Engagement is the key ingredient when putting together a recipe for a successful professional learning or training program. As a growing number of studies highlight, looking to the world of video gaming is helping trainers get their students the next level.
“Within professional training and development, a much needed move away from content and toward how individuals interact with that content is underway,” explains Philippe Riveron, CEO of Learning Tribes and Chief Ventures Officer for Sitel Group. “And it is within this transformational environment that gamification has proven to be an important element in how we engage with learners.”
This week, the Los Angeles Convention Center has been playing host to the Electronic Entertainment Expo (also known as E3). Billed as the world’s biggest event for all things computer- and video-game related, it attracts thousands of leading brands – from console makers like Sony, Microsoft and Nintendo, to the biggest studios such as Electronic Arts, Activision Blizzard, Valve and Ubisoft.
However, E3 is now a mecca for educators and researchers demonstrating how they’re leveraging the latest technologies, such as virtual reality (VR) and augmented reality (AR) for classroom use, or looking for the next big gaming concept that could have a disruptive effect on how people attain and retain knowledge.
“Anyone with first-hand experience of a VR or AR headset should have an idea of how potent the force of technology is going to be in the future of learning,” comments Riveron. “But gamification is about much more than headsets. It’s about bringing elements of the gaming world – such as rewards, leaderboards and power-ups – into a non-gaming context.”
A loyalty card for a restaurant that yields a free meal after 10 stamps is a simple and very effective form of gamification. As is an employee-of-the-month program. But as digital becomes the new normal, opportunities for innovation are growing by the day.
“The smartphone is ubiquitous. Practically every adult has direct access to a connected classroom in his or her pocket, any time, day or night,” says Riveron. “And, familiarity with the smartphone interface means that a big barrier to delivering learning has been removed – understanding how to navigate and engage with the unit.”
Apps and casual mobile gaming have disappeared into normal behavior meaning that there is a ready template for presenting content easier to engage with as users don’t need to figure out how it works.
“This combination of mobility and familiarity – thanks to mobile gaming – makes it easier for companies like Learning Tribes to maximize the benefits of training by breaking up complex subjects or areas into digestible pieces,” explains Riveron. “Following a gaming style approach also makes users more receptive and engaged with repetition – completing tasks multiple times until the training become second nature.”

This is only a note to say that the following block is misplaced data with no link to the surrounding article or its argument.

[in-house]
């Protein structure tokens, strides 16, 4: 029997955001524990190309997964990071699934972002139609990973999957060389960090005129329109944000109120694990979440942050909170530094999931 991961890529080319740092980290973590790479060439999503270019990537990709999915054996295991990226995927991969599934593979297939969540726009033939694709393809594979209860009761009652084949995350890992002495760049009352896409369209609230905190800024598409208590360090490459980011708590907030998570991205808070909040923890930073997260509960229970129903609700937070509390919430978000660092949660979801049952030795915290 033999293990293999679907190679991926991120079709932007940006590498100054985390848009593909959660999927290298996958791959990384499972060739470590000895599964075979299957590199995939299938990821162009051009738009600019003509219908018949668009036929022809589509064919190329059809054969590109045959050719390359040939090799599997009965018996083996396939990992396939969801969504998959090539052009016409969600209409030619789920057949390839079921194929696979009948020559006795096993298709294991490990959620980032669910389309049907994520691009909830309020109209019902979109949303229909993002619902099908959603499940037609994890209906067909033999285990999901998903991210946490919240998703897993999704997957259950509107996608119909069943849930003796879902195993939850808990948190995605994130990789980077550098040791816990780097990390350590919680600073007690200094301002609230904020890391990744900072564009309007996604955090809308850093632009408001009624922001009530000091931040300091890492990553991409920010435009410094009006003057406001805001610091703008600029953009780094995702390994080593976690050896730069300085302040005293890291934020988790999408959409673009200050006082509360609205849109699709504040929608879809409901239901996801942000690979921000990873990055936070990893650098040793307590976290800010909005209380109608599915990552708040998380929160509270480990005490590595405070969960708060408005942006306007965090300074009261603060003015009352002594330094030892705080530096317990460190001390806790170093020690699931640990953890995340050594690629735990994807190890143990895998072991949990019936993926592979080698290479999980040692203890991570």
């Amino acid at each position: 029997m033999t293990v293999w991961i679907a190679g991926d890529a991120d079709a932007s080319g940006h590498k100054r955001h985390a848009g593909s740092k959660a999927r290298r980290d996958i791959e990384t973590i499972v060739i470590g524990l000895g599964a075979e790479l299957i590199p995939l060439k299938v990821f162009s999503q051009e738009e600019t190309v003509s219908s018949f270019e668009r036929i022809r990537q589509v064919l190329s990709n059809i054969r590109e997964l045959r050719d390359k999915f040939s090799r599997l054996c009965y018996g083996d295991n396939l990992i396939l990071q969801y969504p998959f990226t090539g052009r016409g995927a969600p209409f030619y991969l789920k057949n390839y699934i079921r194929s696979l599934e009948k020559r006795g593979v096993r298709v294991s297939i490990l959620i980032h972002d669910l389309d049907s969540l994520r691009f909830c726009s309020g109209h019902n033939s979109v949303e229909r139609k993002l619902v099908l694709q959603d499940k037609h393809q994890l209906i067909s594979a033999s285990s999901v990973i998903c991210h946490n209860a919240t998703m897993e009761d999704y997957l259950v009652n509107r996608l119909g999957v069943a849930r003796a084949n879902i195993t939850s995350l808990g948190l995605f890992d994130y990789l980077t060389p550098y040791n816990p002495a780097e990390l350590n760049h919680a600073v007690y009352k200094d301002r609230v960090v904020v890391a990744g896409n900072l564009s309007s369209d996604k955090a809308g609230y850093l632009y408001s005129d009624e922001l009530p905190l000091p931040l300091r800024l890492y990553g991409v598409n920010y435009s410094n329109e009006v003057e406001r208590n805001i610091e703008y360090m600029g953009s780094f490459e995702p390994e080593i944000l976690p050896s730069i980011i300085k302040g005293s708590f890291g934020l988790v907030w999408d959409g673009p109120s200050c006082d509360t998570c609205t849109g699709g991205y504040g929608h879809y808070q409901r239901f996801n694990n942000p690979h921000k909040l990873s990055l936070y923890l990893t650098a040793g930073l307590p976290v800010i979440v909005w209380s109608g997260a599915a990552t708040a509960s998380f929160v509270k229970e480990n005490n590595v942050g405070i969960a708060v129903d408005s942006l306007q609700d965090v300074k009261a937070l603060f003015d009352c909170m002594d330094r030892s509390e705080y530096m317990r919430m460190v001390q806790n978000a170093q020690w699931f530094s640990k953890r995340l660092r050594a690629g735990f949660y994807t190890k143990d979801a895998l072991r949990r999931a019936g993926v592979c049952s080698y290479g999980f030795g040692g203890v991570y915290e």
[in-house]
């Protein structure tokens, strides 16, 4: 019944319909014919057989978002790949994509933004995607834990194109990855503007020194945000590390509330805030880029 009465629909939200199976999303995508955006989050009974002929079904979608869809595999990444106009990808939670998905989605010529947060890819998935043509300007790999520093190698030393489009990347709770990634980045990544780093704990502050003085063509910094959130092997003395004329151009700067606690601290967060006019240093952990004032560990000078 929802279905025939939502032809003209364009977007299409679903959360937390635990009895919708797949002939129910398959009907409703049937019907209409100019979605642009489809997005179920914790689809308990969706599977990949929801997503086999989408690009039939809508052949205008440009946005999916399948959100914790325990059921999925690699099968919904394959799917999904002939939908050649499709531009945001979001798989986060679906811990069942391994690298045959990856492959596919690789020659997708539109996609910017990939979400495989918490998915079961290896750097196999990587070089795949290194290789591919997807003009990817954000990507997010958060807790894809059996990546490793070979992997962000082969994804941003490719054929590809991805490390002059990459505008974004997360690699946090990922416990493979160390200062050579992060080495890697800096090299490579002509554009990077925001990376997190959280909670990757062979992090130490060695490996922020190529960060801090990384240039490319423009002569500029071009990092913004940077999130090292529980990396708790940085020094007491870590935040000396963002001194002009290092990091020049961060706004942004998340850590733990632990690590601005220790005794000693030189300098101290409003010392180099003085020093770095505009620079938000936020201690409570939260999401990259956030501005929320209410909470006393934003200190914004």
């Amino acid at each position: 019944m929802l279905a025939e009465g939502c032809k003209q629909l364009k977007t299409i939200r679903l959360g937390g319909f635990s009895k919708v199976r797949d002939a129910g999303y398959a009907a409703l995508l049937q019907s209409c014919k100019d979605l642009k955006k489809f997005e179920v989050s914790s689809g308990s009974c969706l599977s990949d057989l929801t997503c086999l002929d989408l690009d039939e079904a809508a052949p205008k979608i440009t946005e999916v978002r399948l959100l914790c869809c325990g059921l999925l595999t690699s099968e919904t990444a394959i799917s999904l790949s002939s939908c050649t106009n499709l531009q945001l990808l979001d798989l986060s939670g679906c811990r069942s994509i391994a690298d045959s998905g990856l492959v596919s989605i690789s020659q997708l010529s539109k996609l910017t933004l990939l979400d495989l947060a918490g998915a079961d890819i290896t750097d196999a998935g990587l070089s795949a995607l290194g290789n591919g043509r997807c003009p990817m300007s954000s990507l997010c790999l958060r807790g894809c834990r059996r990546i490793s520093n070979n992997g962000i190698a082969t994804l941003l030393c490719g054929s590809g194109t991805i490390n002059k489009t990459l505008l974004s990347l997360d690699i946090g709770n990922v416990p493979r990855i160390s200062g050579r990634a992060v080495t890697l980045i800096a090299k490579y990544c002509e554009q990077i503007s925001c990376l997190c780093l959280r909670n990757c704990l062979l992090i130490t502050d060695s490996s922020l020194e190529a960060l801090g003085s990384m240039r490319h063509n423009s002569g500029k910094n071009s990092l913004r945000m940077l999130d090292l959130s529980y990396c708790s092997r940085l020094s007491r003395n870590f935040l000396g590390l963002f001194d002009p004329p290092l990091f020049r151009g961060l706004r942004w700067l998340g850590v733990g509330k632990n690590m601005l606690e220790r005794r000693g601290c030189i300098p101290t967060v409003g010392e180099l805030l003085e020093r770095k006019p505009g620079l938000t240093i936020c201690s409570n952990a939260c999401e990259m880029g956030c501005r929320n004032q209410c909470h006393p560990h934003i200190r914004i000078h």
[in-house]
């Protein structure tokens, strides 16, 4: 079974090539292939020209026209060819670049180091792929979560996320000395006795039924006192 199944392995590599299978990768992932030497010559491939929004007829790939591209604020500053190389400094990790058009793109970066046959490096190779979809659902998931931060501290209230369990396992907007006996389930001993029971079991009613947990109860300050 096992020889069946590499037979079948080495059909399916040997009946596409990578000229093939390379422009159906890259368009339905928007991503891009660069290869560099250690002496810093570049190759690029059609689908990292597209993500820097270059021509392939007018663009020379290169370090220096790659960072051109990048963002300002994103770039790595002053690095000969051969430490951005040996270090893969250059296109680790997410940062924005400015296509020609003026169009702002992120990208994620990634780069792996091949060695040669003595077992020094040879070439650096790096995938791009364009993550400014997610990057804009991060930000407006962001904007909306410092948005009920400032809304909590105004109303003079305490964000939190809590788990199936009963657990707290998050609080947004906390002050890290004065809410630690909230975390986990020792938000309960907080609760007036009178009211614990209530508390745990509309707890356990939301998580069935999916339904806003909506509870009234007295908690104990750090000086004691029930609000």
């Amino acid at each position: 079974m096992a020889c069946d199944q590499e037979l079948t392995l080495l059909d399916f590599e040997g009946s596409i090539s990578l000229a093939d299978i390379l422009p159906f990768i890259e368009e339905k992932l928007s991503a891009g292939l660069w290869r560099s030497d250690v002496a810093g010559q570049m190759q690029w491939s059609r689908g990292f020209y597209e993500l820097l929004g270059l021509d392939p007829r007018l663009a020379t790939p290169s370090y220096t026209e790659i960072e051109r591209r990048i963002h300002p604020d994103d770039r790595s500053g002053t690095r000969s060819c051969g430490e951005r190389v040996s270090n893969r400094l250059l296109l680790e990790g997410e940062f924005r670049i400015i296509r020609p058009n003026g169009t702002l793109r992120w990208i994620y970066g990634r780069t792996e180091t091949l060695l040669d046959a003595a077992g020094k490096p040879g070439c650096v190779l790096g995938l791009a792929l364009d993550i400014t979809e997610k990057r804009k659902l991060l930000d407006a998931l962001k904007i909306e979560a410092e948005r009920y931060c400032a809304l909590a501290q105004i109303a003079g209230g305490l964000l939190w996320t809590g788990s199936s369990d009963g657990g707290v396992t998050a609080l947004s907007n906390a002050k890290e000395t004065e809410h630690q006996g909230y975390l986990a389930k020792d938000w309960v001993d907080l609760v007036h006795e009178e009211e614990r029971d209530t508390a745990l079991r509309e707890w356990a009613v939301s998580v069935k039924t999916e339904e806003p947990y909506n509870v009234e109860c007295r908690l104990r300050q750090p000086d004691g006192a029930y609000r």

The final benefit of leveraging gamification and delivering lessons via mobile is that the best forms of gaming are ‘sticky.’ They hold users’ attention and encourage them to improve and to come back for more.
“A mobile device means that employees can learn at their own pace, dipping in and out, when they have time and are free of other distractions,” says Riveron. “The engaging nature of a game, sparking a user’s competitive streak, or joy of applying logic to problem solving, ensures that he or she will make time to continue completing their professional development.”
Further adding to the stickiness is that mobile puts the learner in control. He or she is accessing the content when they want it. Lessons are not being pushed to them, instead it’s the learner that’s actively demanding more content. This element brings the added benefit of changing existing conceptions of professional training and development. Oftentimes an employee may have developed a negative attitude toward learning due to the way it was pushed to them in traditional forms – as a one-way module.
However, one should never forget that gamification is just one element of delivering successful training.
“Each client has different needs and in order to meet those objectives, Learning Tribes always develops a made-to-measure solution,” explains Riveron. “We offer a solution that will leverage the optimum use of traditional and cutting-edge approaches and methods to fit with what needs to be achieved form a learners’ perspective.”
From face-to-face training to harnessing the latest technological innovations from VR to MOOCs and mobile, Learning Tribes has firmly established itself over the past 15 years as a world leader in the provision of training solutions that meet the challenges of customer experience.